– Prepositional Phrasal-Adverbs – Letter O –
Every Once In A While – This is a common adverbial phrase of frequency which is used to describe something which happens on occasion. In other words, not necessarily on a regular basis, but periodically, fairly frequently, “From Time To Time”. Phrases like these are almost impossible to define without using other phrases, as they are relative to each person who uses them, so therefore they will be slightly different based on the situation and the person using them.
- (to be) Off The Beaten Path – This Idiomatic Prepositional-Phrase can be either an Adverbial Phrase (to talk about how someone is doing something) or an Adjectival Phrase to describe some thing or process as being a bit different, or out of the ordinary. This phrase comes from the days when we had more “paths” (or “trails”) than roads. If the “path” is walked by many people, it will be “beaten” down. If not it is probably not commonly used. Therefore – Idiomatically – it is used to say that the place where one “is”, or the way that someone is doing something is not the common way…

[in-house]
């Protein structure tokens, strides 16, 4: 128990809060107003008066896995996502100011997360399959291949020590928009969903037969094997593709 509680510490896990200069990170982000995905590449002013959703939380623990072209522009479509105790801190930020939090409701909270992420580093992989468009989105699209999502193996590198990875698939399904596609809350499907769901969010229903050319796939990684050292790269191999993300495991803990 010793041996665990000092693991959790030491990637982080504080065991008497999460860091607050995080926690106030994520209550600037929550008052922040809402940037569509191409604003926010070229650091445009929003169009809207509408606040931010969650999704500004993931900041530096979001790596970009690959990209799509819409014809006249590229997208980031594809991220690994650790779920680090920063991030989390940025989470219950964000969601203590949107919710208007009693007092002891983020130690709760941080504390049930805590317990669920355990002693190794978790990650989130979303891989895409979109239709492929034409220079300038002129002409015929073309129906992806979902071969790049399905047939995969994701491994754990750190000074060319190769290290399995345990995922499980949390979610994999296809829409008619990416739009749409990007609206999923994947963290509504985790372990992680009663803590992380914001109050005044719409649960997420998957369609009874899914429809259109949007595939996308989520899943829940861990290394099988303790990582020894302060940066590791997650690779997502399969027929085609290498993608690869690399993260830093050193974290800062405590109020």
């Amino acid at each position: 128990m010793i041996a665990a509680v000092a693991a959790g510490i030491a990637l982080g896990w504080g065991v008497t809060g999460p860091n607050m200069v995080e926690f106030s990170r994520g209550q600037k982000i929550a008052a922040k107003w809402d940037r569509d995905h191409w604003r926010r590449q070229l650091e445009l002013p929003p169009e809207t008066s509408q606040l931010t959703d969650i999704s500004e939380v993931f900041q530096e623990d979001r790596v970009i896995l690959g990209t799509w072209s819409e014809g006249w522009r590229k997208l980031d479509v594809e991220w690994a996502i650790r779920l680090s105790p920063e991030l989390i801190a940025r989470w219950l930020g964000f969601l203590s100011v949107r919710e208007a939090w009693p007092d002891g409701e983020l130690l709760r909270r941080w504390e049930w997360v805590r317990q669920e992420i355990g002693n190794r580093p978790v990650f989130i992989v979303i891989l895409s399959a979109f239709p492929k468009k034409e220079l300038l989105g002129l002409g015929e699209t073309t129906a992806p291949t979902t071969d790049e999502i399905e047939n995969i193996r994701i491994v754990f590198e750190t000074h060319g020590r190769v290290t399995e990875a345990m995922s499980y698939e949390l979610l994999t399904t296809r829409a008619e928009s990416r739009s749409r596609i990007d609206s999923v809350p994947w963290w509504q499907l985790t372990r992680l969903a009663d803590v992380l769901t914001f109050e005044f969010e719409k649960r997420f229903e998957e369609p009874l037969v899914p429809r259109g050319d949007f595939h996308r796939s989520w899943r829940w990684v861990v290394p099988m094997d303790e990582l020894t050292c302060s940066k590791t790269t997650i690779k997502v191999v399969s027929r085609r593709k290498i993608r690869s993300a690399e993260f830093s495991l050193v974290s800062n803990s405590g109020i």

“When we travel, we don’t like to be around a lot of other tourists. We like to get off the beaten path and explore. This is also how we run our company. We try to be fresh and innovative and not do things just because that is how everyone else does it. You could say that we like to get off the beaten path, whenever we do anything.”
On And Off – This is an Phrasal-Adverb of Frequency which is used to describe something (and action, habit, activity, etc.) which does not happen continuously but does happen continually – In other words, it describes something which happens over a large period of time, but does not happen as an un-ending stream but frequently or semi-frequently over a period of time… “I’ve been learning English on and off for the last ten years.” (meaning: I started 10 years ago but there have been breaks during that time.)